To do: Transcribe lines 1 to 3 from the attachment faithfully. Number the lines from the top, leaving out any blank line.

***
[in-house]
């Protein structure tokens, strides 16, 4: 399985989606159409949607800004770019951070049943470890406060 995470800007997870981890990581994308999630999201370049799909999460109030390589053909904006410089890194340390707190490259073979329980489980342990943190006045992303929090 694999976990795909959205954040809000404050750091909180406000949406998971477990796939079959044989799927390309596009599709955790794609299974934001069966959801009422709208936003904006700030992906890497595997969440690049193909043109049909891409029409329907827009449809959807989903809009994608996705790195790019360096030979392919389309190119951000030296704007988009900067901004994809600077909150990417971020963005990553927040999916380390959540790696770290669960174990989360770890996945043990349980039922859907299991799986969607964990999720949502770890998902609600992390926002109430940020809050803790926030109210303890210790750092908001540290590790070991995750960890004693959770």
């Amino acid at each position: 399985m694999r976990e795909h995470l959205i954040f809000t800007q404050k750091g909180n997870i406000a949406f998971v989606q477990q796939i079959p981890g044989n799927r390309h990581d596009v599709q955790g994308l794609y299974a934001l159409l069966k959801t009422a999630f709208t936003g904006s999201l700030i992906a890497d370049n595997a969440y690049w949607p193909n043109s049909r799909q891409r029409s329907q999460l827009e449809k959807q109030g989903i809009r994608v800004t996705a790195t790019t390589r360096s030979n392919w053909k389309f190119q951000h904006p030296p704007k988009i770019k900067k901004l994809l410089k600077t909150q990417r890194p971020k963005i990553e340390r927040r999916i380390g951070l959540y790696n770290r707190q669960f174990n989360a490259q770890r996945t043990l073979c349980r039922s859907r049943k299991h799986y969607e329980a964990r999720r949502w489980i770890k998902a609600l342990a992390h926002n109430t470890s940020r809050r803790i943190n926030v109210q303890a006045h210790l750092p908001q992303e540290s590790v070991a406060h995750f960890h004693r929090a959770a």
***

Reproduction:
[in-house]
């Protein structure tokens, strides 16, 4: 399985989606159409949607800004770019951070049943470890406060 995470800007997870981890990581994308999630999201370049799909999460109030390589053909904006410089890194340390707190490259073979329980489980342990943190006045992303929090 694999976990795909959205954040809000404050750091909180406000949406998971477990796939079959044989799927390309596009599709955790794609299974934001069966959801009422709208936003904006700030992906890497595997969440690049193909043109049909891409029409329907827009449809959807989903809009994608996705790195790019360096030979392919389309190119951000030296704007988009900067901004994809600077909150990417971020963005990553927040999916380390959540790696770290669960174990989360770890996945043990349980039922859907299991799986969607964990999720949502770890998902609600992390926002109430940020809050803790926030109210303890210790750092908001540290590790070991995750960890004693959770």
């Amino acid at each position: 399985m694999r976990e795909h995470l959205i954040f809000t800007q404050k750091g909180n997870i406000a949406f998971v989606q477990q796939i079959p981890g044989n799927r390309h990581d596009v599709q955790g994308l794609y299974a934001l159409l069966k959801t009422a999630f709208t936003g904006s999201l700030i992906a890497d370049n595997a969440y690049w949607p193909n043109s049909r799909q891409r029409s329907q999460l827009e449809k959807q109030g989903i809009r994608v800004t996705a790195t790019t390589r360096s030979n392919w053909k389309f190119q951000h904006p030296p704007k988009i770019k900067k901004l994809l410089k600077t909150q990417r890194p971020k963005i990553e340390r927040r999916i380390g951070l959540y790696n770290r707190q669960f174990n989360a490259q770890r996945t043990l073979c349980r039922s859907r049943k299991h799986y969607e329980a964990r999720r949502w489980i770890k998902a609600l342990a992390h926002n109430t470890s940020r809050r803790i943190n926030v109210q303890a006045h210790l750092p908001q992303e540290s590790v070991a406060h995750f960890h004693r929090a959770a």